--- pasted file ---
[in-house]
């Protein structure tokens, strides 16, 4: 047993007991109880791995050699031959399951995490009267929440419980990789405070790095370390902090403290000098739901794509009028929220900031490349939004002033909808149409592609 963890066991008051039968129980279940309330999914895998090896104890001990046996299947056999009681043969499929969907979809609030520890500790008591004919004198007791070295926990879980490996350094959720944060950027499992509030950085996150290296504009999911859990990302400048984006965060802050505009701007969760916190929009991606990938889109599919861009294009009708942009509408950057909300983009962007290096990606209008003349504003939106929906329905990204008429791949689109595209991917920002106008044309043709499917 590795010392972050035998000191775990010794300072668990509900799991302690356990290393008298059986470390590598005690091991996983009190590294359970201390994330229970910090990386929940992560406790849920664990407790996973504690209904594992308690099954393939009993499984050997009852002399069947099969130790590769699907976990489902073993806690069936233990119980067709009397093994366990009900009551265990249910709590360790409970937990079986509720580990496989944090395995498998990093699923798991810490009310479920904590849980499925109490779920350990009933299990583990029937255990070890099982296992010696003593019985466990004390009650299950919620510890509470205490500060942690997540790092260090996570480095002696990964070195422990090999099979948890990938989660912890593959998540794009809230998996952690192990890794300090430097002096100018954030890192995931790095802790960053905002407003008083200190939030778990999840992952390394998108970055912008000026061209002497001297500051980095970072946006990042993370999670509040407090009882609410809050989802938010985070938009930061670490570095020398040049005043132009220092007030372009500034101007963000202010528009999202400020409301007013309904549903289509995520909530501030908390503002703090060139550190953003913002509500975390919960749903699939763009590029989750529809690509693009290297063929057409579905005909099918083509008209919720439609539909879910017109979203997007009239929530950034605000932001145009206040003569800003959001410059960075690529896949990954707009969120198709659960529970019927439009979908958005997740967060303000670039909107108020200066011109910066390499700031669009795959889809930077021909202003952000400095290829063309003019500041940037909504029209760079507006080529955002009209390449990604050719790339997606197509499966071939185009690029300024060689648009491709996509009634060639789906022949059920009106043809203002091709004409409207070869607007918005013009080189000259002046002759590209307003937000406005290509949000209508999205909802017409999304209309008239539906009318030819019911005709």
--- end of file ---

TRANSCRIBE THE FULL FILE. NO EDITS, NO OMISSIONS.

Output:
[in-house]
């Protein structure tokens, strides 16, 4: 047993007991109880791995050699031959399951995490009267929440419980990789405070790095370390902090403290000098739901794509009028929220900031490349939004002033909808149409592609 963890066991008051039968129980279940309330999914895998090896104890001990046996299947056999009681043969499929969907979809609030520890500790008591004919004198007791070295926990879980490996350094959720944060950027499992509030950085996150290296504009999911859990990302400048984006965060802050505009701007969760916190929009991606990938889109599919861009294009009708942009509408950057909300983009962007290096990606209008003349504003939106929906329905990204008429791949689109595209991917920002106008044309043709499917 590795010392972050035998000191775990010794300072668990509900799991302690356990290393008298059986470390590598005690091991996983009190590294359970201390994330229970910090990386929940992560406790849920664990407790996973504690209904594992308690099954393939009993499984050997009852002399069947099969130790590769699907976990489902073993806690069936233990119980067709009397093994366990009900009551265990249910709590360790409970937990079986509720580990496989944090395995498998990093699923798991810490009310479920904590849980499925109490779920350990009933299990583990029937255990070890099982296992010696003593019985466990004390009650299950919620510890509470205490500060942690997540790092260090996570480095002696990964070195422990090999099979948890990938989660912890593959998540794009809230998996952690192990890794300090430097002096100018954030890192995931790095802790960053905002407003008083200190939030778990999840992952390394998108970055912008000026061209002497001297500051980095970072946006990042993370999670509040407090009882609410809050989802938010985070938009930061670490570095020398040049005043132009220092007030372009500034101007963000202010528009999202400020409301007013309904549903289509995520909530501030908390503002703090060139550190953003913002509500975390919960749903699939763009590029989750529809690509693009290297063929057409579905005909099918083509008209919720439609539909879910017109979203997007009239929530950034605000932001145009206040003569800003959001410059960075690529896949990954707009969120198709659960529970019927439009979908958005997740967060303000670039909107108020200066011109910066390499700031669009795959889809930077021909202003952000400095290829063309003019500041940037909504029209760079507006080529955002009209390449990604050719790339997606197509499966071939185009690029300024060689648009491709996509009634060639789906022949059920009106043809203002091709004409409207070869607007918005013009080189000259002046002759590209307003937000406005290509949000209508999205909802017409999304209309008239539906009318030819019911005709």